Economic growth should be based on building climate resilience: IESR

Economic growth should be based on building climate resilience: IESR

Former minister of National Development Planning/Head of Bappenas Bambang Brodjonegoro (center) in conversation with Singapore's Minister of Environment and Water Resources Masagos Zulkifli (right) after speaking at the 5th Singapore Dialogue on Sustainable World Resources in Singapore, Friday (5/18). The dialogue, attended by various stakeholders, discussed ways to achieve economic growth in accordance with the Paris Agreement. (ANTARA News/Virna P Setyorini)

The climate crisis necessitates serious attention, as it could have a negative impact on human development, economic progress, and social equity
Jakarta (ANTARA) - The Institute for Essential Services Reform (IESR) has assessed that Indonesia's target to lower carbon emissions is yet not in accordance with the Paris agreement.

IESR Green Economy Program Manager Lisa Wijayani stated that the Nationally Determined Contribution (NDC) and Long-term Strategy on Low Carbon and Climate Resilience (LTS-LCCR) 2050 documents recently released by the government tended to focus on economic recovery instead of climate recovery.

"To become a developed country, Indonesia must be able to record rapid economic growth and be supported by very strong climate resilience," Wijayani noted in a statement here on Friday.

The government will present the NDC document and LTS-LCCR 2050 document at the COP26 meeting in Glasgow, Scotland, from October 31 to November 12, 2021.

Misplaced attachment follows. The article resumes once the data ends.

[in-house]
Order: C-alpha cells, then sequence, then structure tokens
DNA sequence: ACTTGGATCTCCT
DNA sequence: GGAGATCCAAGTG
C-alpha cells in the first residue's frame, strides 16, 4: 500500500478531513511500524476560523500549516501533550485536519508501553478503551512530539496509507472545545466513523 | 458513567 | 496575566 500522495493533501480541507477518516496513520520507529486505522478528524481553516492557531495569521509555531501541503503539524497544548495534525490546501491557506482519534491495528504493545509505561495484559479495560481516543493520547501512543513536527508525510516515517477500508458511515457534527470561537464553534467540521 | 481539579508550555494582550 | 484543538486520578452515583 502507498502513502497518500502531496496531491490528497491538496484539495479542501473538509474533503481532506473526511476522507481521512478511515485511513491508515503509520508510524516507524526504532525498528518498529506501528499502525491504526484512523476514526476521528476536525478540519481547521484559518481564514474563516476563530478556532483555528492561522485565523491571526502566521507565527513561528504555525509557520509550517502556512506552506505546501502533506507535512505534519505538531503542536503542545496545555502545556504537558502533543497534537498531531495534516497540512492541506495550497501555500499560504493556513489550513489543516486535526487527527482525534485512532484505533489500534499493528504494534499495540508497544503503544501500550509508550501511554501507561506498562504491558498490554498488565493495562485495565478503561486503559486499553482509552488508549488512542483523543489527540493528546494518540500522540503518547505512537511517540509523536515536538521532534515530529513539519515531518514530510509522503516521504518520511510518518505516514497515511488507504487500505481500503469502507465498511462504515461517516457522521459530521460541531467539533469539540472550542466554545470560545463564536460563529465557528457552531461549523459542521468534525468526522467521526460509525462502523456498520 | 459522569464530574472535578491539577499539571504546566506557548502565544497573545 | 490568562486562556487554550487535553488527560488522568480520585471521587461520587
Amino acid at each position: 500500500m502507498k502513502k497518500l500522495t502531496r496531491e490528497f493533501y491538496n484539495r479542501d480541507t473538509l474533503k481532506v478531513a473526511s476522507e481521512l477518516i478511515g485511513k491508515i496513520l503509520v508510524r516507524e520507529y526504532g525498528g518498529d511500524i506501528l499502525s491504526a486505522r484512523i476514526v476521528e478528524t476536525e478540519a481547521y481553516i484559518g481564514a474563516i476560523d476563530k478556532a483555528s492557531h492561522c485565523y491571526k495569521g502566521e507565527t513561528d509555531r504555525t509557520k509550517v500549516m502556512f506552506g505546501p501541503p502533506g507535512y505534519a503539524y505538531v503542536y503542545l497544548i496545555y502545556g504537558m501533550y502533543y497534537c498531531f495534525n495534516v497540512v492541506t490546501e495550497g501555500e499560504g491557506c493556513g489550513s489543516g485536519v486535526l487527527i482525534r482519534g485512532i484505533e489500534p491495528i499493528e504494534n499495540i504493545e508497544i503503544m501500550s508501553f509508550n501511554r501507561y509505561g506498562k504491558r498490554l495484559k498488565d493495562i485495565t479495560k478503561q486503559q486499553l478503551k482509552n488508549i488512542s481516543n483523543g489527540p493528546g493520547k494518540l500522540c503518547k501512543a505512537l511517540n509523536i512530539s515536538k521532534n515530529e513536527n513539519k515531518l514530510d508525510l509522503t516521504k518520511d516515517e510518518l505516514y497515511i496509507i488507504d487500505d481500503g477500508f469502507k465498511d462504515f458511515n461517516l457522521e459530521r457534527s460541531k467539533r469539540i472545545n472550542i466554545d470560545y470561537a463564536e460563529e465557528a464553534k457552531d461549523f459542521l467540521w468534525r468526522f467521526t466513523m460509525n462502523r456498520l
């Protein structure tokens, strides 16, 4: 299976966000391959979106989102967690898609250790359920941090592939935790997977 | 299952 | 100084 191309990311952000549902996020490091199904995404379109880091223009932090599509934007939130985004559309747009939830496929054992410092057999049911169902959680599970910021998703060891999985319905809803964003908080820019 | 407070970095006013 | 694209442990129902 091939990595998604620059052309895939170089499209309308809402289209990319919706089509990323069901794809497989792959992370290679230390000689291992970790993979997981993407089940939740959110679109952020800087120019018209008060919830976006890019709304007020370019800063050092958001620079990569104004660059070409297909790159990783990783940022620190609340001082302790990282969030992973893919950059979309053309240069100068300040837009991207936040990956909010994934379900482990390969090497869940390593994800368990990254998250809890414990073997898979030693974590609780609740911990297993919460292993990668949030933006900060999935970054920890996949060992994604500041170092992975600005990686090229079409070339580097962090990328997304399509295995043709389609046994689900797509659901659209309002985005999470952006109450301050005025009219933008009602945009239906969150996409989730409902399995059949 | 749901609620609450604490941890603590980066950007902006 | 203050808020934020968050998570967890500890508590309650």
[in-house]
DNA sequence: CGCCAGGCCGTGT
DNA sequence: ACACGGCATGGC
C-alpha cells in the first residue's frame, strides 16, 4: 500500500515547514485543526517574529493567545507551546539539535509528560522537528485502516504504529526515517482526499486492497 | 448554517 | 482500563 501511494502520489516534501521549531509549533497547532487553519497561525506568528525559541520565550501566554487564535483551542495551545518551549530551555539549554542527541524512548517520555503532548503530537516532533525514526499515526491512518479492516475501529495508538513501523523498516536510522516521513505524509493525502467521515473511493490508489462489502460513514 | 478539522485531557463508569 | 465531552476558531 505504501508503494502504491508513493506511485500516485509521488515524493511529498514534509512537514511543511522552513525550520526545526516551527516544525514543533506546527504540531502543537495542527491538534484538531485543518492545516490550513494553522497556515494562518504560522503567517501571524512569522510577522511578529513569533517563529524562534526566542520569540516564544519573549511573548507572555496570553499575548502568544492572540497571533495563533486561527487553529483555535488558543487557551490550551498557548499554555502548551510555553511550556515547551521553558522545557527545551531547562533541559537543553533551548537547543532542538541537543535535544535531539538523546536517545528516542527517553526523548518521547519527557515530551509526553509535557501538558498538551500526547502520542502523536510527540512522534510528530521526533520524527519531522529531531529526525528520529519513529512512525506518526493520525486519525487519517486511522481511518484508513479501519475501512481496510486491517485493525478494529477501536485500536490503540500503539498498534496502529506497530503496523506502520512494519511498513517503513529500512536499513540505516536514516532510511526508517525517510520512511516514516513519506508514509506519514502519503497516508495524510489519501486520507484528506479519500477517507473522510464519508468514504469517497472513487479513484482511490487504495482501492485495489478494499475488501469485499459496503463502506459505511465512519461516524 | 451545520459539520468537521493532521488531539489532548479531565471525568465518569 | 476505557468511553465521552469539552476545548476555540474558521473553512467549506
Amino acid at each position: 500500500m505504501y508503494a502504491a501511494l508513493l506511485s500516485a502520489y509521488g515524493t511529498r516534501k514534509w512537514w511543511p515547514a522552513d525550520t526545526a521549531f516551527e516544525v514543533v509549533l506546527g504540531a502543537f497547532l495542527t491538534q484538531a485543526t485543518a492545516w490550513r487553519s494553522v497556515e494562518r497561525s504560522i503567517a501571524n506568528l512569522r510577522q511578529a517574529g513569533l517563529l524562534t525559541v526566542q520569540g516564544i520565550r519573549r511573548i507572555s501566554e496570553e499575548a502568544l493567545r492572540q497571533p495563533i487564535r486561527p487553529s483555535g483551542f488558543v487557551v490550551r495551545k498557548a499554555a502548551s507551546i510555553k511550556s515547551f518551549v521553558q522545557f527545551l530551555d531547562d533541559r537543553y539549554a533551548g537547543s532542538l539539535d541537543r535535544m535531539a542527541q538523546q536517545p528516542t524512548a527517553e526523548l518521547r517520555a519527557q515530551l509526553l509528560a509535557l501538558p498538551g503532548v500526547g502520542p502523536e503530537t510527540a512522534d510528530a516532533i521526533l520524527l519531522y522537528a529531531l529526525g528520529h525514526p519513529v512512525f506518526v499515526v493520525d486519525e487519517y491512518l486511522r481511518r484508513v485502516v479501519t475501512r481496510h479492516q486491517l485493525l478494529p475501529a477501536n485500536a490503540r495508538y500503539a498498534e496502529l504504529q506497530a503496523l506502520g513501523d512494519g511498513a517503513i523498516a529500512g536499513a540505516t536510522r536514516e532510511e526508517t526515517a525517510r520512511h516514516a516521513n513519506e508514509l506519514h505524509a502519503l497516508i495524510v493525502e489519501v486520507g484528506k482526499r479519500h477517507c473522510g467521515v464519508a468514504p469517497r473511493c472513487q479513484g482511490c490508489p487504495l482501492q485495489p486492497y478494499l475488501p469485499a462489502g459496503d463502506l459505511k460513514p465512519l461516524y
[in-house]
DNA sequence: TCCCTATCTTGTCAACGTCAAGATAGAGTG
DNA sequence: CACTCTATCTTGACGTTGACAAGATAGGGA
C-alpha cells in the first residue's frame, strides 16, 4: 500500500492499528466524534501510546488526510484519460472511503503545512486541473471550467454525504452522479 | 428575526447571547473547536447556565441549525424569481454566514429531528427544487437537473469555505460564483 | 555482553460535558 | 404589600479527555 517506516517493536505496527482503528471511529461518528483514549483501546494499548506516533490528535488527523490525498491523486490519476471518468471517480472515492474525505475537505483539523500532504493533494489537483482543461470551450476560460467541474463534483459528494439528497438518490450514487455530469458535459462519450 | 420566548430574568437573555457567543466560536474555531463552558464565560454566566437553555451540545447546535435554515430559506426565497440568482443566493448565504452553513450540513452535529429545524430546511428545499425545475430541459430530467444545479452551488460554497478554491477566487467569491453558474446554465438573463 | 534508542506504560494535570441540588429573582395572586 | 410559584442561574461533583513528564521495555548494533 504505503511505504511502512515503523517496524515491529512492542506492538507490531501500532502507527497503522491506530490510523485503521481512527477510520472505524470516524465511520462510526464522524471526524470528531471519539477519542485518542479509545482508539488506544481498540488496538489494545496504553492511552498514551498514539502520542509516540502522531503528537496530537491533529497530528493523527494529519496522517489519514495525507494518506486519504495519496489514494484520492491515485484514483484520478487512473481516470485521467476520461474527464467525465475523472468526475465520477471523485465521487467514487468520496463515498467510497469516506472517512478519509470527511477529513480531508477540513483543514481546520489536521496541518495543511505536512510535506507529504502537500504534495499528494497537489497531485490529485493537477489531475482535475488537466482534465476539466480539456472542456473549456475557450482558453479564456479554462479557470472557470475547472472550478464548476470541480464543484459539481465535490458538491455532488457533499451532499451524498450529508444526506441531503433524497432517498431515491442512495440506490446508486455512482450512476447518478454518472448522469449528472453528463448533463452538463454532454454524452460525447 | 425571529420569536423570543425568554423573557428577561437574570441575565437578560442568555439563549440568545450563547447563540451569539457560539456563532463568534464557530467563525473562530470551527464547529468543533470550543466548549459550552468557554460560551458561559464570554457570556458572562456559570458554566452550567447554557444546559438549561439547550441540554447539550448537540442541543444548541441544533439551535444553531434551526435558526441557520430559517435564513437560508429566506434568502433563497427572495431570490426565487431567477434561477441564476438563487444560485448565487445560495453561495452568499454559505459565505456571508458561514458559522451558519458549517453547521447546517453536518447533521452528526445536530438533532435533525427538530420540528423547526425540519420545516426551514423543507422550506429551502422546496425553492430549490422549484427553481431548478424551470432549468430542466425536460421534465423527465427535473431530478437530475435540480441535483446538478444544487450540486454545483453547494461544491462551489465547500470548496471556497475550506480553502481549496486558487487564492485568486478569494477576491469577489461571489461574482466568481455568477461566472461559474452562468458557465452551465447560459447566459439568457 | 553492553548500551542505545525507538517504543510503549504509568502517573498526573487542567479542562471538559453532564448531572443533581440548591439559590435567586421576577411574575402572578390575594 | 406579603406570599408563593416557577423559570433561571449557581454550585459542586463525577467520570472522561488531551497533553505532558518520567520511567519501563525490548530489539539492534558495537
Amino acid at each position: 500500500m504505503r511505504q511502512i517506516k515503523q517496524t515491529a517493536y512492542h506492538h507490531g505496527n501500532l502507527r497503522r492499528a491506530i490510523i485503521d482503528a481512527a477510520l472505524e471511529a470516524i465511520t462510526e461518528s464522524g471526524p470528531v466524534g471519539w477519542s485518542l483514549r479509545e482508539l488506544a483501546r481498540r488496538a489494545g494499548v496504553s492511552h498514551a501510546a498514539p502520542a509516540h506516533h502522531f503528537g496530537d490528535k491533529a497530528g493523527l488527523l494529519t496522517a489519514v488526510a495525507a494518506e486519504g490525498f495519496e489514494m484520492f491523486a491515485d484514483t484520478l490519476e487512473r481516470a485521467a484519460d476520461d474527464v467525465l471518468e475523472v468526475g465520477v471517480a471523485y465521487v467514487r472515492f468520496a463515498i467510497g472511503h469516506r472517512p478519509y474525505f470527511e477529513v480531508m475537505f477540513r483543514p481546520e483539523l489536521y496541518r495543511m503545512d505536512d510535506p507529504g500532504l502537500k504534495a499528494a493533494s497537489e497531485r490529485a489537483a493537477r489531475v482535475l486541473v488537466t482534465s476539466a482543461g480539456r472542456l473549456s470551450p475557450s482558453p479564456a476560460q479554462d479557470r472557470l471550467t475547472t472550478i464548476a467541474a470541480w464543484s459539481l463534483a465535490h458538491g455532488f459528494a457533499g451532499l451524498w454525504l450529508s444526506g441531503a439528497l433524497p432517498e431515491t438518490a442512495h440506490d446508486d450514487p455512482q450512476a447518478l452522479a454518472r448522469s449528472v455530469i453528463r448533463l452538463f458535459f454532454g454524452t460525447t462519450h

The Ministry of Environment and Forestry (KLHK) noted that the two documents were prepared based on the COVID-19-triggered economic slump that had prompted the government to channel greater attention on economic recovery efforts in order to achieve Indonesia's Vision 2045 to become a developed country.

"The climate crisis necessitates serious attention, as it could have a negative impact on human development, economic progress, and social equity,” Wijayani stated.

The IESR stated that the LTS-LCCR 2050 document still places coal as a source of electricity.

This is apparent from the large number of steam power plants (PLTU) as well as the use of carbon capture and storage technology (CCS/CCUS) to reduce emissions.

The technology is still considered to be expensive, with a capital expenditure of more than US$4,200 per kilowatt. Moreover, technical and economic factors determine the feasibility of the technology as compared to the use of renewable energy plants.

In addition, the use of CCS/CCUS technology in PLTU will in fact increase investment costs in PLTU by 74 percent, thereby leading to a rise in the cost of constructing power plants.

The IESR study titled "Deep Decarbonization of Indonesia's Energy System: A Pathway to Zero Emissions" found that Indonesia still could achieve zero emissions in its electricity system by 2045 and its energy system by 2050 by utilizing 100-percent renewable energy.

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